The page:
Except, actually, she was.
I had the sad and peculiar duty of informing my friend that he'd missed the next step in this blogosphere "story": that the crotch was, cruelly, counterfeit. The original photo (with Lohan clearly wearing underwear), from which the X-rated version had been doctored, surfaced eventually on the web -- but by then my friend had moved on. (He seemed a bit crestfallen to learn that Lohan's lady bits were actually Photoshop bytes.)
Before the advent of mass media, information flow, of course, was a confusing, piecemeal, largely word-of-mouth stutter. A game of telephone, if you will.
Then, in the brief glory days of mass media -- when, for instance, the evening news was dominant and Walter Cronkite kept us all more or less on the same page -- the static on the line cleared up a bit.
But now, increasingly, we're back to the stutter, the static -- and not only because of the atomization of media, and the multiple, opposing worldviews that emanate from major, minor and micro news sources, from Katie Couric to blogs. The confusion is back and, in some ways, worse than ever thanks to pervasive digital technologies that, ironically, were supposed to make us all smarter, more knowledgeable, better informed. Digital, we think, means "sharper"; instead, everything's just gotten way more fuzzy.
CNN's Lou Dobbs has made a lot of noise lately about how hackers can easily compromise electronic voting machines (since 80% of voters this November will be casting electronic ballots, there soon won't even be any hanging chads to dicker over when totals skew suspiciously). But the thing is, there's increasingly no paper trail for anything anymore, as more and more of the media world goes pure-play digital.
Of course, we've spent the last few years collectively tuning our bullshit detectors; the likes of Jayson Blair and James Frey have trained us to constantly question written "reality." But now the shadiness increasingly bleeds over into the visual realm. You can't trust what you read or see. Life is just one big Photoshop job.
Reuters recently took a lot of heat because its photographer Adnan Hajj used digital "cloning" techniques to make smoke plumes from an Israeli air raid on Beirut look extra thick (i.e., extra dramatic). He was caught because he was super obvious about it -- just like the enterprising flacks at CBS who recently altered a publicity shot of Couric to make her look 20 pounds thinner.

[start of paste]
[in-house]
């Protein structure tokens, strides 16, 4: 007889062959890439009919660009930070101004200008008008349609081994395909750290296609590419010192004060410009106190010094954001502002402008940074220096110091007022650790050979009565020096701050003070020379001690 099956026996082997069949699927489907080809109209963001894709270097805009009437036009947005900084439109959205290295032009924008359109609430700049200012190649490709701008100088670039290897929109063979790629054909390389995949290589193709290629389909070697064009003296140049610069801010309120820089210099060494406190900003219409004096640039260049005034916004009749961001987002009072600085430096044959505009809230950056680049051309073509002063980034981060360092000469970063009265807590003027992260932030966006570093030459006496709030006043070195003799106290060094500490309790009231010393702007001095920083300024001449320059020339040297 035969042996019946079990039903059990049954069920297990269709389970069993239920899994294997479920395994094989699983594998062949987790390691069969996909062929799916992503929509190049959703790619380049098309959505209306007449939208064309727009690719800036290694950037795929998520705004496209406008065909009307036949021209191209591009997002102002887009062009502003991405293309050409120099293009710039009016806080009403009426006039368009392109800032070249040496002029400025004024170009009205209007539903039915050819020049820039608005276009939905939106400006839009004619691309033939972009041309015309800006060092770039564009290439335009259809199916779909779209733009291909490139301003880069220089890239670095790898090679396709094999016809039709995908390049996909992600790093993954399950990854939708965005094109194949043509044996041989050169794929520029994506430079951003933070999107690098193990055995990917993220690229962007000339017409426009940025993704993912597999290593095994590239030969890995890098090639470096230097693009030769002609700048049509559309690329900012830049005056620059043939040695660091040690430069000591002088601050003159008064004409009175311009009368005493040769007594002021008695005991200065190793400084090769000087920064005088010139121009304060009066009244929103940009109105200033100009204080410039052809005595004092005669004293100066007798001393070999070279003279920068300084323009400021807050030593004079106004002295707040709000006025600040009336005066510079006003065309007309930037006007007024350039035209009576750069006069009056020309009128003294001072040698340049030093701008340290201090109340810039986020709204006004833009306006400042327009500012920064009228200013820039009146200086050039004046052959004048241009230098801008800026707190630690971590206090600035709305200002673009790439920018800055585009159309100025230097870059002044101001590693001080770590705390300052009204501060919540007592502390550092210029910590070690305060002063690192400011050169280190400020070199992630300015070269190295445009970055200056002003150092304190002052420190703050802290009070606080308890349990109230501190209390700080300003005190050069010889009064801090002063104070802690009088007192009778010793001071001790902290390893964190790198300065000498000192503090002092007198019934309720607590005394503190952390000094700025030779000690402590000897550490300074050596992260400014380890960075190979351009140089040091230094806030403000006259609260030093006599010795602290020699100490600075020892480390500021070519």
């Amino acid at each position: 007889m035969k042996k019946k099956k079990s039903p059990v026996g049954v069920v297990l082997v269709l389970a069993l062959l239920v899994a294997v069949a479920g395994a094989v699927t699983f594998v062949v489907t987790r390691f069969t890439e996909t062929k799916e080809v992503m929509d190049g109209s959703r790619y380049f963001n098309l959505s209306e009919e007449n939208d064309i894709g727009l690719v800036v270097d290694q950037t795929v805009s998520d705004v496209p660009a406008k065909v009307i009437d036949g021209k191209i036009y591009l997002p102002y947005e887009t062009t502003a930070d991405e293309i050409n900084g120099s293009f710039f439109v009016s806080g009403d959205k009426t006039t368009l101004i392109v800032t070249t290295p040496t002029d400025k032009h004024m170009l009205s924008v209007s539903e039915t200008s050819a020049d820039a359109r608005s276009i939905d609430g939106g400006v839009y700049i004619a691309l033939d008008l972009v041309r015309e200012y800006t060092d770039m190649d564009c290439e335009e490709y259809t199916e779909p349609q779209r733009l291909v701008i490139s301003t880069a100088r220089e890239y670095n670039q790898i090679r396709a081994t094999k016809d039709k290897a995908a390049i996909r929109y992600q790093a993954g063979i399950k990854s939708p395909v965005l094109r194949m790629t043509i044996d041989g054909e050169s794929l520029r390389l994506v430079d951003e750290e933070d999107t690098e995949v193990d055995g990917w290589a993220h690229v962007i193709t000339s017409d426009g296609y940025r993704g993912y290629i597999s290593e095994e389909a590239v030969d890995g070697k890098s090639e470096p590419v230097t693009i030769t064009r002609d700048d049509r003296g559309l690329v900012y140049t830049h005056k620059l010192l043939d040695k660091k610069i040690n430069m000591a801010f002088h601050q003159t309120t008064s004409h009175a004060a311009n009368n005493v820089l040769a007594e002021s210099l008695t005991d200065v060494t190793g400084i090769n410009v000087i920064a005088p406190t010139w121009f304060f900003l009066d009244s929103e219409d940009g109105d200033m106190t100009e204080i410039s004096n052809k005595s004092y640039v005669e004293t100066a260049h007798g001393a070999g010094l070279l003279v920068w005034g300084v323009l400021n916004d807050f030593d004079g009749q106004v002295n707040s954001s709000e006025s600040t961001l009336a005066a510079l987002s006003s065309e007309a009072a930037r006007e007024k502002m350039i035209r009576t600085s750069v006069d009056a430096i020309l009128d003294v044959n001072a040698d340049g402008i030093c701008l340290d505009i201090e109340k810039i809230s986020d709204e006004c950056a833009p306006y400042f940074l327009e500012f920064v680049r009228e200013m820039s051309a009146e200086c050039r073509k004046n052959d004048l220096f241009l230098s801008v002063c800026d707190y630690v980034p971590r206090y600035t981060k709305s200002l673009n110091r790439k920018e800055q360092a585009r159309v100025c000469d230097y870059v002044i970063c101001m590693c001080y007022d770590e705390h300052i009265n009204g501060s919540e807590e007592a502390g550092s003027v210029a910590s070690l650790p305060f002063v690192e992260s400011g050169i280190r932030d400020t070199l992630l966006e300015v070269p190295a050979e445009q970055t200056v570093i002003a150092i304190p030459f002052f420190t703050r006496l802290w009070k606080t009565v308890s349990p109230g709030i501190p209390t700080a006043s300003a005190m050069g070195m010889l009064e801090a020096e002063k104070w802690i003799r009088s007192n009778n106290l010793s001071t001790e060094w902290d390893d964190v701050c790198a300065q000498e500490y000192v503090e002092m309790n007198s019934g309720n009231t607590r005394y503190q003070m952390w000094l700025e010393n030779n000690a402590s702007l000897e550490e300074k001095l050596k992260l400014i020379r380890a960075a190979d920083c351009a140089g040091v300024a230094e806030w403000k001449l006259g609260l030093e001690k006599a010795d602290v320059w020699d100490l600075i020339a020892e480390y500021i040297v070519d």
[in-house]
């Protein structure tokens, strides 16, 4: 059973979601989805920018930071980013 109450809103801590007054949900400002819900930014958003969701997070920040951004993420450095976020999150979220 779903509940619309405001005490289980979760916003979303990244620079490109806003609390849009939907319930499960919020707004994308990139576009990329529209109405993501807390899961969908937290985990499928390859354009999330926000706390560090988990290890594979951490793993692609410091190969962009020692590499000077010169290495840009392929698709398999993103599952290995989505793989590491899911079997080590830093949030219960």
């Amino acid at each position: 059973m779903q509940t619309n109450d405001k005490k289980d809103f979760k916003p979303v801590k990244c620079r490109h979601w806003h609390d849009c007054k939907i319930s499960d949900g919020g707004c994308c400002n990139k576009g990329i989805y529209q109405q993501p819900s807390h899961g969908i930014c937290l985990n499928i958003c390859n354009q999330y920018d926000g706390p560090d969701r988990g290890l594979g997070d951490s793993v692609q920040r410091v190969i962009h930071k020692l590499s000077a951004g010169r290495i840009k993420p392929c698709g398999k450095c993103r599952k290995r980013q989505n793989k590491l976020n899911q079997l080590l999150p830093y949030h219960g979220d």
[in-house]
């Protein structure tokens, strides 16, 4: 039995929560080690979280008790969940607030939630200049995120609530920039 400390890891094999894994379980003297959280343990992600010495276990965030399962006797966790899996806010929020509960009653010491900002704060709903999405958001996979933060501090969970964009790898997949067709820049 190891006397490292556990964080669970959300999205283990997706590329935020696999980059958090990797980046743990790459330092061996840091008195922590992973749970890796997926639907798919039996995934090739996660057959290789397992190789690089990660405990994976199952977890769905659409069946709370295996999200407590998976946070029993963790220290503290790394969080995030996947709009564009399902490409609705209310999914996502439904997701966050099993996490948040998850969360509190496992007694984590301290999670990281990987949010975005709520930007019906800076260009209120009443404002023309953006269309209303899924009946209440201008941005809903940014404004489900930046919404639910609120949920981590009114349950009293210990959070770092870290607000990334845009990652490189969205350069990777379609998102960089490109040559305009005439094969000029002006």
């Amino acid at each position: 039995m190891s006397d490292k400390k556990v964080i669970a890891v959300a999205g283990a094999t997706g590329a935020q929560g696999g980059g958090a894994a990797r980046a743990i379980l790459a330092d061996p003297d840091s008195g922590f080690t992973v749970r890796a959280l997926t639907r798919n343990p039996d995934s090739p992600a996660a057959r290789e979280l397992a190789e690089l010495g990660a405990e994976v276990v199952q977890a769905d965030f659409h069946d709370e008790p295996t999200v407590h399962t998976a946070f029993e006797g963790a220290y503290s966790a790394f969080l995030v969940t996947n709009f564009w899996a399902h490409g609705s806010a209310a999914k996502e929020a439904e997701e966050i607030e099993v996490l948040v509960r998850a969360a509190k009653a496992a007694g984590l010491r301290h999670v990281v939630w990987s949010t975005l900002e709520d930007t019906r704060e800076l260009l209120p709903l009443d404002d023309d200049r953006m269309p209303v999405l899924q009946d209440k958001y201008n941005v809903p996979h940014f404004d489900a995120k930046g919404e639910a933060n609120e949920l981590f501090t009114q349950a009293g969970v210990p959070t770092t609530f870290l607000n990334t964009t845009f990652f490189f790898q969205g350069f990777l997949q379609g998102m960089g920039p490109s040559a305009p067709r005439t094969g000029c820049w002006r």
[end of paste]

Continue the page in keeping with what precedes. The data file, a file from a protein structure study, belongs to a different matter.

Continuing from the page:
Everybody acted like those were big, blatant, unforgivable digital lies. But actually, they're more or less run-of-the-mill. Scan any magazine rack, and what you'll mostly see is lies: celebrities and noncelebrities made to look how they don't actually look in real life.
Digital lying, when done obviously, flat-footedly, used to be a big deal -- like when Time famously doctored a 1994 cover photo to darken O.J. Simpson's skin (totally awkward, because Newsweek ran the same photo that same week undarkened).
It used to be costly (literally) to lie like that. Airbrushing was a craft, and electronic retouching was something magazines undertook only at great expense. Scitex was one of the companies that pioneered digital retouching technologies; in the '80s and '90s, "Can we Scitex that?" became an increasingly common refrain in art directors' offices. It made the bean counters cringe.
It's telling that Scitex is now HP Scitex -- a division of Hewlett-Packard, which this spring introduced a line of consumer-level cameras with a very of-the-moment feature. Take a picture with the $150 HP Photosmart M527, then apply the "slimming" effect, and you don't even have to hand off the image to another machine (your Mac or PC) to make your subject look thin enough to, say, host the "CBS Evening News."
Those HP cameras, really, are metaphors for all of our increasingly shady, highly questionable digital lives.
The lying is now not only cheap and ubiquitous; it's built right in.
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Brought to you by: ZOG Digital
Brought to you by: The Trade Desk